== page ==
Last month, I marked the passage of a writer for the ages by appropriating a line from one of his novels and applying it to the ancestral domain controversy in Mindanao. But I was working in the office with a quote from one of the many wire stories on the death of Alexander Solzhenitsyn. When I got home, I looked him up in Pritchett (a photocopy of the 1,300-page Complete Essays, bound in two volumes — possibly the most important thing I have in my library, but that's another story), to see what my favorite critic had written about the Russian dissident.
Pritchett, as it turns out, thought very highly of Solzhenitsyn. "As a novelist Solzhenitsyn is very much in the powerful tradition of the nineteenth-century Russian novel as it appears in the prophet-preacher writings of Tolstoy and Dostoevsky, now one, now the other; as a polemical writer, in the tradition of Belinsky and Herzen." And again: "And now [apropos of Cancer Ward] we see Solzhenitsyn's mastery as a novelist: he is able to see the consoling contradictions of human nature and how they fertilize character." And yet again: "The density of Solzhenitsyn's texture owes everything to the ingenious interlocking of incidents that are really short stories. This is the form in which he excels."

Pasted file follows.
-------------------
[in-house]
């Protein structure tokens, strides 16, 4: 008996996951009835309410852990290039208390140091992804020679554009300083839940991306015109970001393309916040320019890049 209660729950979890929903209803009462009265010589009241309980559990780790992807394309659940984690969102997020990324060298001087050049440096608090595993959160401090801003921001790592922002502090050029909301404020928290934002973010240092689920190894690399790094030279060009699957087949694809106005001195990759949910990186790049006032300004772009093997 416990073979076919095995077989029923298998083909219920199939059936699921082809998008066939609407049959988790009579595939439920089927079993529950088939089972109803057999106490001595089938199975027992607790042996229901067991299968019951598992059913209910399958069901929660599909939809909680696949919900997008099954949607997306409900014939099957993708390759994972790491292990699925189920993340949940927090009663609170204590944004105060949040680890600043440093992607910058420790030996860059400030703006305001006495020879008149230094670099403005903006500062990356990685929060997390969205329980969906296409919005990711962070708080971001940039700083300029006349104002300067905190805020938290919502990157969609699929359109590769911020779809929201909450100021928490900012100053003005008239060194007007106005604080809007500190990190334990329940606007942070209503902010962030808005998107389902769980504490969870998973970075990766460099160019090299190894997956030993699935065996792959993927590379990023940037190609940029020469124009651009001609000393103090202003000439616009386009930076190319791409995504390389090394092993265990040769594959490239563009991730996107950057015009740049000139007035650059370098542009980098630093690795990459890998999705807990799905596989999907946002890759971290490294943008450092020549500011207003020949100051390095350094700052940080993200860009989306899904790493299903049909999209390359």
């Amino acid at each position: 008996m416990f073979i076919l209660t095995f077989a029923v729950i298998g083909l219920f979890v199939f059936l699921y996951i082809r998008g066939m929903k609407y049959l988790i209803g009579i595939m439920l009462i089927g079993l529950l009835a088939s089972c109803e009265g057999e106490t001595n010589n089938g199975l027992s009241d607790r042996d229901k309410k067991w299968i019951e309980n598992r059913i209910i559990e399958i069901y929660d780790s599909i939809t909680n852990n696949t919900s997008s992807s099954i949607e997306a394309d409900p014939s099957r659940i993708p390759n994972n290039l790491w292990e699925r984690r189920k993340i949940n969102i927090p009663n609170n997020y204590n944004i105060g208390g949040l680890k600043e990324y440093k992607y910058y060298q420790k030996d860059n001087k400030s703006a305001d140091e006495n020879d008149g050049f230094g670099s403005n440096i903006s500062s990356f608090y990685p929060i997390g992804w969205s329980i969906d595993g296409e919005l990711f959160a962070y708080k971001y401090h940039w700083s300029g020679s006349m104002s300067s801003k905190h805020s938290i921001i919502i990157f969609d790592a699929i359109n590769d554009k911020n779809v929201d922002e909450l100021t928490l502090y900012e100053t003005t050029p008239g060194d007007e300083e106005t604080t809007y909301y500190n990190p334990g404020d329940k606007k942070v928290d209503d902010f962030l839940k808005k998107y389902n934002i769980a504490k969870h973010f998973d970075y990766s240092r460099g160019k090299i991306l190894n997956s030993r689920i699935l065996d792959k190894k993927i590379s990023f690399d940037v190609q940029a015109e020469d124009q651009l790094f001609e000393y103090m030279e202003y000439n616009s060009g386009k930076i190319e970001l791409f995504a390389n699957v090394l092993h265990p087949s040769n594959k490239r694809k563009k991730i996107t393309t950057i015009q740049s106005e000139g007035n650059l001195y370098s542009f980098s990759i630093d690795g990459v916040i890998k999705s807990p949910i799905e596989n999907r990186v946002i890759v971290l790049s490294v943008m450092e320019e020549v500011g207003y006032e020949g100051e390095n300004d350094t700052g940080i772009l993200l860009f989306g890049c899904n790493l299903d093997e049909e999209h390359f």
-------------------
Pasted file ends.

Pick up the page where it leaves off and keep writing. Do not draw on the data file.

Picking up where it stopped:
But Pritchett's review used a different translation of the key passage from First Circle ("a secret government") I dared to use in my column. The difference is slight, but instructive.
"… a great writer — forgive me, perhaps I shouldn't say this, I'll lower my voice — a great writer is so to speak a second government, that's why no regime anywhere has ever loved its great writers only its minor ones."